affairs. kind. They revealed the base 'nature of the man so completely that any admiration which his military genius had inspired was speedily

NOT LIKE THOSE FOREIGN COUNTRIES. forgotten in the revelations of his falseness and meanness. But of late MRS. MALAPROP hopes she will never live to see the day when all the years there has been some affectation of regilding the brazen image, fine young men in this happy country will be turned into soldiers by a and of worshipping the Brute Force of which he was the type. There- Subscription. She vows she will not distribute a sixpence towards it.

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ward anxiously to Broek, or “Brook," as it is pronounced. BUND THE BOOMPJE PAPERS.

quotes Murray about Broek. He says, Such an accumulation of

pavilions, arbours, summer-houses, pagodas, bridges, and templesA VISIT TO THE CELEBRATED PLEASURE GARDENS OF THE MODEL Gothic, Grecian, Chinese, and Rustic-are nowhere else to be seen.

“By Jove !” exclaim MUNTLEY and FINTON simultaneously. BUND Drive to Broek. Objects of tells us that here we shall see wooden figures moving by clockwork to interest, windmills, canals,

a tune played by some invisible instrument. Here he pauses and sighs, ditches,'flat country bearing for his thoughts are upon bis violoncello at home, and he never ceases a family resemblance to that to regret that he did not bring it with him. He believes it would have cheerful swamp on either enlivened us as we drove about, or, at all events, have kept us awake side of the line between after dinner. Fenchurch Street and Til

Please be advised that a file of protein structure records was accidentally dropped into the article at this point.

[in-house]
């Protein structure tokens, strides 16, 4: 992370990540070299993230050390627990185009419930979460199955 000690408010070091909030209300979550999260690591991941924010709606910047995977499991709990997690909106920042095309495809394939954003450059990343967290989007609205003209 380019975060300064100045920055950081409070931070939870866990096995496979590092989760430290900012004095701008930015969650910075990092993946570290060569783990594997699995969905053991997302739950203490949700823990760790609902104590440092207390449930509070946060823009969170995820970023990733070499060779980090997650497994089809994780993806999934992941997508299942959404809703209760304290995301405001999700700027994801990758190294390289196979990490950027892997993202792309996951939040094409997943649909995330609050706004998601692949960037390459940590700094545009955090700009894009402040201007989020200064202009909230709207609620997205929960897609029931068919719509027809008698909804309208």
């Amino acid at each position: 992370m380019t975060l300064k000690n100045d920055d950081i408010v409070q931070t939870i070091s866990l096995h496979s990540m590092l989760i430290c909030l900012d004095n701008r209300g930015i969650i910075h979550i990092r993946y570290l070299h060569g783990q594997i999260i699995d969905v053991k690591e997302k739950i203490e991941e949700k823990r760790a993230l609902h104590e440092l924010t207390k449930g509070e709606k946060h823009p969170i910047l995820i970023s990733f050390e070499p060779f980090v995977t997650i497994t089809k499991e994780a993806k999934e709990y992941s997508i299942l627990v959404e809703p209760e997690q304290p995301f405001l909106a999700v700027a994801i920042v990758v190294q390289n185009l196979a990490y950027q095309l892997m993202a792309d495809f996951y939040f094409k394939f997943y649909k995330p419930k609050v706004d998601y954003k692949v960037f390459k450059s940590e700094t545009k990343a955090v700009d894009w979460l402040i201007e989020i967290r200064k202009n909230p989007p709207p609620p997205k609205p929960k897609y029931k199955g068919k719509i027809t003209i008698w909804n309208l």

GOOch has a proposal for him. It is that he might have his violonbury, cattle, and peasants cello made portable : the handle to take in and out, the back to open, who touch their hats vaguely and the inside might serve as a portmanteau," from which,” says to anybody in a carriage. Gooch,“ you would only have to remove your stockings and things This touching custom does when you wanted to play.not aim at the traveller's The consideration of this novelty oceupies us till we reach Broek. pocket, for there are no Our driver stops at an inn outside the village. vagrant beggars in Holland. “Why doesn't he drive into the village ?” asks Gooch, who likes to In the Jew's quarter, on make an imposing entry. our coming out of the syna- JÖMP explains, “He cannot drive into the village-um-umgogue, we were assailed, it because dere is no road.” is true, by a noisy crowd Bund corroborates this from Murray. of female mendicants (why We enter the village path; paved in the centre with tiles, like a back not say womendicants ?), all kitchen. There is a row of little houses on either side, not very unlike daughters of Israel, or rather those meteorological toy-cottages, in which the little old-fashioned lady grandmothers of Israel, to and gentleman never could live together under any circumstances,